Should apartments be cleaned before you move in? Absolutely!
Landlords and property management teams are responsible for providing a clean, well-maintained apartment for new tenants. Things should be clean, the amenities should be in good working order, and all the lightbulbs, faucets, and other fixtures should be ok.
It’s reasonable to assume, at the very least, that your apartment should be clean when you move in. That’s what the previous tenant should have done, and, if they didn’t, that’s what their security deposit was for.
Offering new tenants a clean living space is the very basics of being a good landlord. You (we) are paying for a service and there are other options out there if you walk into a dirty apartment that should have been cleaned.
Technically, there is no law stating that a landlord must clean an apartment before move-in. However, landlords typically require a downpayment to secure themselves against the risk of someone trashing the apartment or damaging something inside that needs to be repaired after they move out.
For them to have a legal claim over any tenant’s security deposit, they must be able to show that the damage occurred while that specific tenant occupied the apartment.
What does that mean for you? Well, if you move into a dirty apartment and leave with a dirtier apartment, it’s hard to show the extent of the messiness in court.
Aside from wanting to offer tenants a pleasant experience, that’s one of the reasons why landlords want their apartments clean for new leases. It’s a clean slate.
If you walk into a dirty apartment on the day you’re scheduled to move in, you should take action to prevent yourself from paying for the mess down the road with your security deposit.
You should also raise the issue with the complex manager or landlord. Here are 7 tips if your apartment is dirty on move in.
1. Take Pictures of What’s Going On Inside
If you discover, upon walking into your new apartment, that there is grime in the fridge, stains in the bathroom, dirty carpets, or anything else unsatisfactory, you should bust out your phone and snap some pictures.
Capture everything that you can on camera because you might have to show it in court if things get really bad.
2. Document Everything
Besides taking photos of the dirt or any damage, you should write it all down in an email to yourself. Having a written record of the condition of your apartment will serve you well if an unscrupulous landlord or property manager tries to pin the dirt on you.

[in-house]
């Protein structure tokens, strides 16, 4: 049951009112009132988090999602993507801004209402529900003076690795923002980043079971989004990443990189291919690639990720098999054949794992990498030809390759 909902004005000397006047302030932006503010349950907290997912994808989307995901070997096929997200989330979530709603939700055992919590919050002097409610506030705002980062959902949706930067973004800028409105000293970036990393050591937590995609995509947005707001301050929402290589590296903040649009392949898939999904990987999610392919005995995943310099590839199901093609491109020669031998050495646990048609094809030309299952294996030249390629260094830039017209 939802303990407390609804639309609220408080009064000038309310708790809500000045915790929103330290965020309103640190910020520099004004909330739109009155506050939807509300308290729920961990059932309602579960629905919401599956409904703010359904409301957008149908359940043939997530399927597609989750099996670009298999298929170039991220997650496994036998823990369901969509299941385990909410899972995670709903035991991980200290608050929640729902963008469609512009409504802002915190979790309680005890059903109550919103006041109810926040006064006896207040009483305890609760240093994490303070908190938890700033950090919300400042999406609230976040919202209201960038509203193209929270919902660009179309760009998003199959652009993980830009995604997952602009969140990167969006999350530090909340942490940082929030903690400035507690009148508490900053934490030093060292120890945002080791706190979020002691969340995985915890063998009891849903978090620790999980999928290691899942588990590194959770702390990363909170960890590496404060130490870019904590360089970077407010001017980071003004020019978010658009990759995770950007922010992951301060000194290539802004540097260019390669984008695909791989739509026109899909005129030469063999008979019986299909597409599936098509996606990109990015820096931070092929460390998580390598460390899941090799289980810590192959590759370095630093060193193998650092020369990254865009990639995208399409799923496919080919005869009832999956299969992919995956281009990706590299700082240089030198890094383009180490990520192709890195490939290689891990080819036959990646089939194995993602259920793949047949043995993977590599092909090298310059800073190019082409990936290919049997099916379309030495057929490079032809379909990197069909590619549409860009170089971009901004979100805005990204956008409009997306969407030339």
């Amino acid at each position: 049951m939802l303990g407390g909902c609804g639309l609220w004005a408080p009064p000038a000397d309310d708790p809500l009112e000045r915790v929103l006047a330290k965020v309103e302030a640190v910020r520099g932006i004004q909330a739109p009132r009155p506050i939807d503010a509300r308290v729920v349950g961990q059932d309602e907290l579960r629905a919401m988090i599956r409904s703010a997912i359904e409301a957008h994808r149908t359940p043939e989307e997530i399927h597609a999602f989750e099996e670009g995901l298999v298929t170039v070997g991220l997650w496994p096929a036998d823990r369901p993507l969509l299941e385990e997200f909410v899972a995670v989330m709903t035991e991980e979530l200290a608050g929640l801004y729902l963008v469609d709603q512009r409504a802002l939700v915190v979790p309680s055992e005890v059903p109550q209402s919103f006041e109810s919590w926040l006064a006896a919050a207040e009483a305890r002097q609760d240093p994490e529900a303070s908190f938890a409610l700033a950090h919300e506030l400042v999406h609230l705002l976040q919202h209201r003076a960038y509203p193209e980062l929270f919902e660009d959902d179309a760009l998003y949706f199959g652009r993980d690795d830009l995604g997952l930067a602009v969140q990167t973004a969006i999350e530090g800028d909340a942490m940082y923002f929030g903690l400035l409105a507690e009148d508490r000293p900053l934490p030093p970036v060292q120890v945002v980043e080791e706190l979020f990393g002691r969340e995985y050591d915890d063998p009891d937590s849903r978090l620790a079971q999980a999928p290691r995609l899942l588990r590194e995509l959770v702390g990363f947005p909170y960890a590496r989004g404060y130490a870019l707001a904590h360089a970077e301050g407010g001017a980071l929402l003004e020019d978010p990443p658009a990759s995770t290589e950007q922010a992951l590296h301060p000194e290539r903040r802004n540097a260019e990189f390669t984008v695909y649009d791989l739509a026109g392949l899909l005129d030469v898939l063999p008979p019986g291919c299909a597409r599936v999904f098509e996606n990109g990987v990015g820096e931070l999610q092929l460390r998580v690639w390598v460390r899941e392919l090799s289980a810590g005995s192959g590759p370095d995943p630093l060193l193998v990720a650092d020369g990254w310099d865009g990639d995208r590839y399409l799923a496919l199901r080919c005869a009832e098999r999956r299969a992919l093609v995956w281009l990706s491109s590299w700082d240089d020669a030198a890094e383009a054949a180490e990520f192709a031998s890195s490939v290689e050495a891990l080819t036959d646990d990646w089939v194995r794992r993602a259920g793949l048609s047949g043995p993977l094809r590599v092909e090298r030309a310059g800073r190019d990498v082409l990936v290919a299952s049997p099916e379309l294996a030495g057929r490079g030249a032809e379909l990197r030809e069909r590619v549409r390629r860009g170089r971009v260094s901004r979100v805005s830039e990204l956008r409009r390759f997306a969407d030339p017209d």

It’s completely appropriate to send the list of issues and dirty items to your landlord. Remember, you aren’t responsible for removing a previous tenant’s trash or furniture. That’s on the landlord. Write them and let them know what the problems are and ask that they remedy them.
3. Demand an Inspection
Most apartments will conduct what’s called a move-in inspection once you arrive or in the days before move-in. A representative or the landlord will walk through the apartment with you to document the condition of the place.
This is the time when you need to be a stickler for cleanliness. If you don’t speak up, it may come back to haunt you.
They could try to say damage or some dirty carpets happened as a result of you living there when, in fact, you know that they were that way before you arrived.
When it comes time for you to move, you’ll likely go through what’s called a move-out inspection. The landlord or an agent will use the inspection done at the start of your lease and measure it against the current condition of the apartment.
Whatever the differences are, they are probably going to be your responsibility to clean or fix. So, if you don’t say anything at the beginning about those holes in the walls or the broken windows, you may end up paying for them.
4. Ask for Compensation
Before you clear out cabinets with old spices and start scrubbing the refrigerator, talk to your management company or landlord about the situation. If you’ve already moved in, you’re still in a fairly good position.
If the lease said the apartment would be in good condition upon move-in, and it’s not, the owner/manager is technically in breach of contract. They would lose possibly thousands of dollars if you decide to walk.
Talk to them about a break in the rent due to the unit’s current condition. Tell them how it’s impacted your life and wasn’t up to expectations. Most of the time, you can get a bit off of the first month’s rent to make up for the trouble.
5. Read the Lease Carefully Before You Sign
Are landlords required to clean your apartment before moving in? That depends on the lease. It’s what most people expect, but perhaps the apartment was listed in “As-Is” condition.
You need to read the lease carefully to know what you are accountable for and what the landlord and management are responsible for.
6. Arrange a Visit Before Signing
Another thing to do before you move your stuff into a new apartment is to visit the place! Make time in your schedule to walk through the rooms.
Remember, you can’t always trust the pictures in the listing. They could be using stock photos or the pictures could be years old.
Just to be on the safe side, arrange a visit before moving day to see the apartment and make sure it’s up to your expectations. If it’s not, address them with the landlord and ask that they be taken care of before you move in. That will go a long way in avoiding any unpleasant surprises on your first day.
7. Consider Cancelling
If things are in really bad condition, then you should think about walking.
If the lease says that the apartment will be clean and the appliances will be working, etc., and they aren’t, then it’s a bad sign. You should think about whether you want to live there long-term.
If a landlord or management team can’t get it together for a brand new tenant, think about how they’ll treat you once you’ve lived there for a year. They should be working hard upfront to impress you and make moving in as smooth as possible.